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This is the tale of a transplant. The story of a transplant. A whole body has been invisibly grafted onto yours. The graft is so successful that no one can tell which body is the original. You have duplicates of every limb and organ. You have a head and a golova, two legs and two nogi, a heart and a serdtse. All of this seems to occupy the same space. Anyhow, when other people see you, they don’t pinch themselves, make the sign of the cross, brandish heads of garlic, vow to stop drinking, or call up their eye doctor. They only see one of your hypostases, the one that appears in the field of their own language. (Language is an organ of sight, too.) For them, there’s only one version of you, as there should be. Even when they know. A Russian friend said to me recently, “It’s strange to think that you live your whole life outside yourself, somewhere else.” But it’s not somewhere else! There are two “heres,” two “insides.” A bilingual person can’t be seen in entirety by others. I extend either a Russian or French hand, never both at the same time. I don’t speak “bilingual” except with myself. I’m never seen in 3D. Never head-on, always in profile. One of the two bodies is always an “astral body” that I take along but can’t make visible. I can only talk about it or mime it. And the inhabited body is always ready to withdraw and fade into immateriality to make way for the other one. These bodies are a little different. A golova is never exactly the same thing as a head. A noga is never exactly the same as a leg, not least because it’s both leg and foot. In Russian, when you “fly with your own wings,” you stand on your own nogi. A hand is not exactly the same thing as a ruka, which is both hand and arm, and wearing your heart on your sleeve is “having your heart on your palm”; the palm, crisscrossed by fate lines, is present in all the gestures I make, whereas in French, it’s just the inside of the hand, but in French, rivers also have arms—while in Russian they have sleeves—and arm is masculine, so by definition different from ruka, which is the extension of the hand (feminine) and not the other way around, and when saying ruka I think “hand” before thinking “arm,” because hands write and do everything in life, and in French the hand is the extension of the arm, because you carry something “with arms held up,” you take someone in your arms, and so in French I have more strength in my arms than in Russian. The languages aren’t born from the same part of the body. To use a somewhat archaic vocabulary, they can be carried in the “bosom” or the “womb.” It depends. The bodies of each language move differently in space. We—“she” and “I”—don’t have the same schéma corporel. We don’t have the same body image. We don’t take up the same space in the universe.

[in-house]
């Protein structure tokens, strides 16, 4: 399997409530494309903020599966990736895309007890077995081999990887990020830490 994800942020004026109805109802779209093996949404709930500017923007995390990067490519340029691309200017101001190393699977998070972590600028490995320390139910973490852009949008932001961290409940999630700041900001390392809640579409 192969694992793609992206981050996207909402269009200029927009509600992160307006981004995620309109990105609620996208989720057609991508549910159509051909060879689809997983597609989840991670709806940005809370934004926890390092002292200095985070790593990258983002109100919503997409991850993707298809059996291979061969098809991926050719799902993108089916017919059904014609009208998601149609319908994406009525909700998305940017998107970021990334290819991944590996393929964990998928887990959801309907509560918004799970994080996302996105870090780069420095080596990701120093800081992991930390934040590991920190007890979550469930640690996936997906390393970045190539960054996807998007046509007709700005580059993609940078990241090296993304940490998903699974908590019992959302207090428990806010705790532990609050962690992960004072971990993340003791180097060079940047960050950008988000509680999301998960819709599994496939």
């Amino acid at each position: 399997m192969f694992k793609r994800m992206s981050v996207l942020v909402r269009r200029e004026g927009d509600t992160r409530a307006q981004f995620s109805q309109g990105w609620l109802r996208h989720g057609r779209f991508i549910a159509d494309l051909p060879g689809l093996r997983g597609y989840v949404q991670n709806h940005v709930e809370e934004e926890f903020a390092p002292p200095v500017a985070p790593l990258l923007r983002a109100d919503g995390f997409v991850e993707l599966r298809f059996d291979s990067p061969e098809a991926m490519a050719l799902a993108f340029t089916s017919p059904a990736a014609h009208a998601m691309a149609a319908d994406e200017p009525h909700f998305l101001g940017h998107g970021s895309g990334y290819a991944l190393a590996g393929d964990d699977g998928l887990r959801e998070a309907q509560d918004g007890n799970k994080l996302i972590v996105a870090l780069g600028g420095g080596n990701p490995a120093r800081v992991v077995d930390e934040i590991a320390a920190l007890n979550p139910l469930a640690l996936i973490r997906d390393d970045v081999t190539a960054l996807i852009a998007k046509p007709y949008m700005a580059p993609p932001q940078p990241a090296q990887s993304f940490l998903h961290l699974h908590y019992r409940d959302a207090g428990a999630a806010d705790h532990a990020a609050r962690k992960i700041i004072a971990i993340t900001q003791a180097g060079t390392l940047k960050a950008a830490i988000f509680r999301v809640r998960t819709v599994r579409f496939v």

Conversation in the Mountains